Last week, Dr. Deni Carise, a substance abuse prevention expert, offered a retort to John M. McCardell’s New York Times essay on the age of majority. Her essay was published in the Huffington Post and can be found here. Choose Responsibility responded to Dr. Carise’s passionate argument with the following statement:
Dear Dr. Carise,
I’d like to respond to your passionate denunciation of Dr.John McCardell’s May 28 viewpoint published on the New York Times web site.
First, it is important to note that Dr. McCardell’s essay was part of a larger collection of essays on the United States’ age of majority, which is 18 for most privileges associated with adulthood, e.g. the right to own property, serve on juries or serve in the military. Surely it is legitimate to ask if someone deemed capable of making choices in these fundamental areas cannot also make a similarly informed decision about alcohol.
Of course, as you mention, alcohol alters brain chemistry in a way that owning property does not. However, tests conducted on lab rats show that consistent overconsumption of alcohol in persons of all ages, not just adolescents, can adversely affects one’s health. The effects on human brain development are less clear. Yet while many neurologists agree that the brain does not finish developing until age 25, there is no empirical evidence that moderate consumption of alcohol by an 18-year-old is any more harmful than similar consumption by a 21-year-old. And if overconsumption, not necessarily age, is the overarching concern, then should we not be working to teach young people to consume in a safe and responsible manner?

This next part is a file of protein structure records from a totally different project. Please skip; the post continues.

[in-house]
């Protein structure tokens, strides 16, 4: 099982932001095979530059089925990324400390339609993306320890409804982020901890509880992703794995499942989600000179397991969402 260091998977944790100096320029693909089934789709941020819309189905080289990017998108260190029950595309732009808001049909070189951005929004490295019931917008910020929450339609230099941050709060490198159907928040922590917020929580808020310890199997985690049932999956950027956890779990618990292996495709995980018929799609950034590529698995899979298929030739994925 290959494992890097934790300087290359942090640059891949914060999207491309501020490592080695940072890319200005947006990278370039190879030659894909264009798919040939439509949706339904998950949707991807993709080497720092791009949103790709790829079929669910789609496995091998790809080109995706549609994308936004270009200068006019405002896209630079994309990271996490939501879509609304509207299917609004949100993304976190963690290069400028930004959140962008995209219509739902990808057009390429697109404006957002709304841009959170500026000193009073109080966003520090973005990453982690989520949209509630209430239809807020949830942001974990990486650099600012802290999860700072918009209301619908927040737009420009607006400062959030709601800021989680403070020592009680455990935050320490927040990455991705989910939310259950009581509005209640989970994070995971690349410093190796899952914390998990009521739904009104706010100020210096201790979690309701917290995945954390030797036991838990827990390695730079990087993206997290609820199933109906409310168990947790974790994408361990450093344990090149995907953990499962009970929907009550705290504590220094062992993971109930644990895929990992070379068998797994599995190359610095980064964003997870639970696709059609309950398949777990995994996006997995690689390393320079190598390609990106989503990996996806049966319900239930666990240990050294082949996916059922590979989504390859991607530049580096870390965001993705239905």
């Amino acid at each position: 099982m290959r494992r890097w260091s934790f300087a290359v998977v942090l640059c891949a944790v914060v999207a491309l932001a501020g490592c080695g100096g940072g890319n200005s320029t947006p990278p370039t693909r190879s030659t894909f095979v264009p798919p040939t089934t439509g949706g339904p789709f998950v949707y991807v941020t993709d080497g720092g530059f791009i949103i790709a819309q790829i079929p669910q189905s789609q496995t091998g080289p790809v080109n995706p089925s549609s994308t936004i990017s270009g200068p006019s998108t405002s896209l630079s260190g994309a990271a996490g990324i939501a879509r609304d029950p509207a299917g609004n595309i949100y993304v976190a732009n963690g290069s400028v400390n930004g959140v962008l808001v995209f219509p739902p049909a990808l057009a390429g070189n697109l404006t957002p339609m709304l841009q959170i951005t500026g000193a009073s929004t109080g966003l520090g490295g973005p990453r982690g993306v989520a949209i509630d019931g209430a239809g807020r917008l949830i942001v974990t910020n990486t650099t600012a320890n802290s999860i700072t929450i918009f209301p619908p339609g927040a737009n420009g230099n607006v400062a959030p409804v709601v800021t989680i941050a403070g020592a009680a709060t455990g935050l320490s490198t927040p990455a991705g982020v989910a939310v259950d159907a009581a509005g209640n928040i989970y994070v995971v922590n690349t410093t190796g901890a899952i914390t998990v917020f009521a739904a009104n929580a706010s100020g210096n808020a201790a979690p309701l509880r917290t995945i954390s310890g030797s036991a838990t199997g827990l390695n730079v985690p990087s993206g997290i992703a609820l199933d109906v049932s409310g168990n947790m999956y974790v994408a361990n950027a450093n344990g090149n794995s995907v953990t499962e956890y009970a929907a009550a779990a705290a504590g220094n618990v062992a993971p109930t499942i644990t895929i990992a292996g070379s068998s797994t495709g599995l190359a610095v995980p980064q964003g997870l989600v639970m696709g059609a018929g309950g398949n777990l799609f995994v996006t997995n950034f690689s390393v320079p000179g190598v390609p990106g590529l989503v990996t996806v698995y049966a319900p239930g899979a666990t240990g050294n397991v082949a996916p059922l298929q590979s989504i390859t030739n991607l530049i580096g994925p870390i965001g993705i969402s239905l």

You suggest that Dr. McCardell has a personal investment in this issue, and you are right—but for the wrong reason. Far from being let “off the hook” by a lower drinking age, college administrators would have no less responsibility to protect students under their aegis. But as any one of them will tell you, they would have a far better chance of influencing students’ drinking behavior while they can be in the same room with them than they can when the drinking takes place entirely in clandestine settings. As a substance abuse prevention expert, you are surely aware that nearly 1,500 college students die of overconsumption of alcohol annually—most of them under 21. The current law is in no way stopping young people, especially the 18-21 demographic, from drinking, but it is extraordinarily successful at preventing adults from teaching them how to drink responsibly.
You write of Dr. McCardell that he “makes unconnected leaps between issues and includes no data to back up his claims.” As I’m sure you’re aware, Dr. McCardell is the founder and former president of Choose Responsibility, an organization created to promote dispassionate debate about the presence of alcohol in America—particularly among its youngest citizens. McCardell and Choose Responsibilty have researched the topic extensively, and I encourage you to visit the site (www.chooseresponsbility.org) to see this research for yourself.
Readers, what did you think of John McCardell’s essay and of Deni Carise’s response?